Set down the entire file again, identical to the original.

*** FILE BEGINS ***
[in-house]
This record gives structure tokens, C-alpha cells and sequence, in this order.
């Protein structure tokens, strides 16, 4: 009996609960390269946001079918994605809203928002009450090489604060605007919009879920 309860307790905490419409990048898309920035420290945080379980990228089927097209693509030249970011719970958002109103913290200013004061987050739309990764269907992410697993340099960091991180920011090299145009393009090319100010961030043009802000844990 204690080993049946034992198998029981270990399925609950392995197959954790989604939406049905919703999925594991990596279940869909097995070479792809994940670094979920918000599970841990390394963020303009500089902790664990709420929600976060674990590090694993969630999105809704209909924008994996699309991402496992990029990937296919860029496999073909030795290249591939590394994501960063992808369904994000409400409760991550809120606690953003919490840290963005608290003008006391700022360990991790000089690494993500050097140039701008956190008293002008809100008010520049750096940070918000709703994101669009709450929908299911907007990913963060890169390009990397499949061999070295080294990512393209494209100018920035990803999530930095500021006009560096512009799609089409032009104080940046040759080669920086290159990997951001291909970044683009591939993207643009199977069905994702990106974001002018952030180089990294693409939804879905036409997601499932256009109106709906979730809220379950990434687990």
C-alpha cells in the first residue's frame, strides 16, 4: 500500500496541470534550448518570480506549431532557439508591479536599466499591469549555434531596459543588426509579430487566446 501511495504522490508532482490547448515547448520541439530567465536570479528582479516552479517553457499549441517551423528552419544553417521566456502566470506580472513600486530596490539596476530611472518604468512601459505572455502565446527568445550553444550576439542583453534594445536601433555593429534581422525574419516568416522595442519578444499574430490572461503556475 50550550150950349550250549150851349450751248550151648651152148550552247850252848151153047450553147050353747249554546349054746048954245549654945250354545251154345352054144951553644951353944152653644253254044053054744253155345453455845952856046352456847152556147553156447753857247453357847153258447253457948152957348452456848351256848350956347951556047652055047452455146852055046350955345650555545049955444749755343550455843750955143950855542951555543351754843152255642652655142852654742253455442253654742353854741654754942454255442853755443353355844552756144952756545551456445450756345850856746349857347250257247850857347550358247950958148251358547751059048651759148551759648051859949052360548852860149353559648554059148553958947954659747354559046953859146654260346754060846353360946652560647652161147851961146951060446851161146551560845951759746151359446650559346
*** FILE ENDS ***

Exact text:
[in-house]
This record gives structure tokens, C-alpha cells and sequence, in this order.
């Protein structure tokens, strides 16, 4: 009996609960390269946001079918994605809203928002009450090489604060605007919009879920 309860307790905490419409990048898309920035420290945080379980990228089927097209693509030249970011719970958002109103913290200013004061987050739309990764269907992410697993340099960091991180920011090299145009393009090319100010961030043009802000844990 204690080993049946034992198998029981270990399925609950392995197959954790989604939406049905919703999925594991990596279940869909097995070479792809994940670094979920918000599970841990390394963020303009500089902790664990709420929600976060674990590090694993969630999105809704209909924008994996699309991402496992990029990937296919860029496999073909030795290249591939590394994501960063992808369904994000409400409760991550809120606690953003919490840290963005608290003008006391700022360990991790000089690494993500050097140039701008956190008293002008809100008010520049750096940070918000709703994101669009709450929908299911907007990913963060890169390009990397499949061999070295080294990512393209494209100018920035990803999530930095500021006009560096512009799609089409032009104080940046040759080669920086290159990997951001291909970044683009591939993207643009199977069905994702990106974001002018952030180089990294693409939804879905036409997601499932256009109106709906979730809220379950990434687990």
C-alpha cells in the first residue's frame, strides 16, 4: 500500500496541470534550448518570480506549431532557439508591479536599466499591469549555434531596459543588426509579430487566446 501511495504522490508532482490547448515547448520541439530567465536570479528582479516552479517553457499549441517551423528552419544553417521566456502566470506580472513600486530596490539596476530611472518604468512601459505572455502565446527568445550553444550576439542583453534594445536601433555593429534581422525574419516568416522595442519578444499574430490572461503556475 50550550150950349550250549150851349450751248550151648651152148550552247850252848151153047450553147050353747249554546349054746048954245549654945250354545251154345352054144951553644951353944152653644253254044053054744253155345453455845952856046352456847152556147553156447753857247453357847153258447253457948152957348452456848351256848350956347951556047652055047452455146852055046350955345650555545049955444749755343550455843750955143950855542951555543351754843152255642652655142852654742253455442253654742353854741654754942454255442853755443353355844552756144952756545551456445450756345850856746349857347250257247850857347550358247950958148251358547751059048651759148551759648051859949052360548852860149353559648554059148553958947954659747354559046953859146654260346754060846353360946652560647652161147851961146951060446851161146551560845951759746151359446650559346